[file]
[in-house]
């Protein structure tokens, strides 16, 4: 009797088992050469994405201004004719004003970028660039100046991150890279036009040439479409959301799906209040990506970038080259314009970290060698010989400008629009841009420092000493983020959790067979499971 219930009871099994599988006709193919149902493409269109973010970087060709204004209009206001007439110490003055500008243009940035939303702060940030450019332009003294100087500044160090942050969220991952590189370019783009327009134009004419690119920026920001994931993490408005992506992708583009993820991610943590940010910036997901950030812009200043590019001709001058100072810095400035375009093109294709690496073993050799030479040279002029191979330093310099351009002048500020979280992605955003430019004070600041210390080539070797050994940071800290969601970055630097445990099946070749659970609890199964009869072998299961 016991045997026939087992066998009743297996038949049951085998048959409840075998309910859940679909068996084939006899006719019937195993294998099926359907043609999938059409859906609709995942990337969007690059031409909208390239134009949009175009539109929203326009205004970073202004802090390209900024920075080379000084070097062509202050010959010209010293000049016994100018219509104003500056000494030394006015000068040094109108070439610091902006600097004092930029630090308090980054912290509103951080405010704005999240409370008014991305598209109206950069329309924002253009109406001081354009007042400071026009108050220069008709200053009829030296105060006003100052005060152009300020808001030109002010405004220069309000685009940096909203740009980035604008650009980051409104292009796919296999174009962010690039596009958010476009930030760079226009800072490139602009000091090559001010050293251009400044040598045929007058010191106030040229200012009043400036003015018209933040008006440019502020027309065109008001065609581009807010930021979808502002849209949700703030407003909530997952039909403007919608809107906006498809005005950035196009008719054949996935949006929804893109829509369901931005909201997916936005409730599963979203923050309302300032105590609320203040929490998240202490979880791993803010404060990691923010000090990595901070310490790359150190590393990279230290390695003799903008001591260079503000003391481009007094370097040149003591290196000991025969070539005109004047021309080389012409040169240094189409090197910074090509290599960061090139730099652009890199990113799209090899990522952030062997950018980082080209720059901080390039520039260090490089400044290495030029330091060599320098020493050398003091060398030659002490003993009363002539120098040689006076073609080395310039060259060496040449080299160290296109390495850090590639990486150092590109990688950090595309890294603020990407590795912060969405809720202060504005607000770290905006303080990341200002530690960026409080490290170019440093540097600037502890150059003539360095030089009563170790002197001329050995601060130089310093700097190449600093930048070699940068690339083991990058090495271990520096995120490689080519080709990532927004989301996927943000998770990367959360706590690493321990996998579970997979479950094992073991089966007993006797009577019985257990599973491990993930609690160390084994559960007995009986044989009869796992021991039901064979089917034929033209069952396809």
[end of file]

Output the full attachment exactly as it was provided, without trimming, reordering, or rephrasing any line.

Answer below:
[in-house]
């Protein structure tokens, strides 16, 4: 009797088992050469994405201004004719004003970028660039100046991150890279036009040439479409959301799906209040990506970038080259314009970290060698010989400008629009841009420092000493983020959790067979499971 219930009871099994599988006709193919149902493409269109973010970087060709204004209009206001007439110490003055500008243009940035939303702060940030450019332009003294100087500044160090942050969220991952590189370019783009327009134009004419690119920026920001994931993490408005992506992708583009993820991610943590940010910036997901950030812009200043590019001709001058100072810095400035375009093109294709690496073993050799030479040279002029191979330093310099351009002048500020979280992605955003430019004070600041210390080539070797050994940071800290969601970055630097445990099946070749659970609890199964009869072998299961 016991045997026939087992066998009743297996038949049951085998048959409840075998309910859940679909068996084939006899006719019937195993294998099926359907043609999938059409859906609709995942990337969007690059031409909208390239134009949009175009539109929203326009205004970073202004802090390209900024920075080379000084070097062509202050010959010209010293000049016994100018219509104003500056000494030394006015000068040094109108070439610091902006600097004092930029630090308090980054912290509103951080405010704005999240409370008014991305598209109206950069329309924002253009109406001081354009007042400071026009108050220069008709200053009829030296105060006003100052005060152009300020808001030109002010405004220069309000685009940096909203740009980035604008650009980051409104292009796919296999174009962010690039596009958010476009930030760079226009800072490139602009000091090559001010050293251009400044040598045929007058010191106030040229200012009043400036003015018209933040008006440019502020027309065109008001065609581009807010930021979808502002849209949700703030407003909530997952039909403007919608809107906006498809005005950035196009008719054949996935949006929804893109829509369901931005909201997916936005409730599963979203923050309302300032105590609320203040929490998240202490979880791993803010404060990691923010000090990595901070310490790359150190590393990279230290390695003799903008001591260079503000003391481009007094370097040149003591290196000991025969070539005109004047021309080389012409040169240094189409090197910074090509290599960061090139730099652009890199990113799209090899990522952030062997950018980082080209720059901080390039520039260090490089400044290495030029330091060599320098020493050398003091060398030659002490003993009363002539120098040689006076073609080395310039060259060496040449080299160290296109390495850090590639990486150092590109990688950090595309890294603020990407590795912060969405809720202060504005607000770290905006303080990341200002530690960026409080490290170019440093540097600037502890150059003539360095030089009563170790002197001329050995601060130089310093700097190449600093930048070699940068690339083991990058090495271990520096995120490689080519080709990532927004989301996927943000998770990367959360706590690493321990996998579970997979479950094992073991089966007993006797009577019985257990599973491990993930609690160390084994559960007995009986044989009869796992021991039901064979089917034929033209069952396809």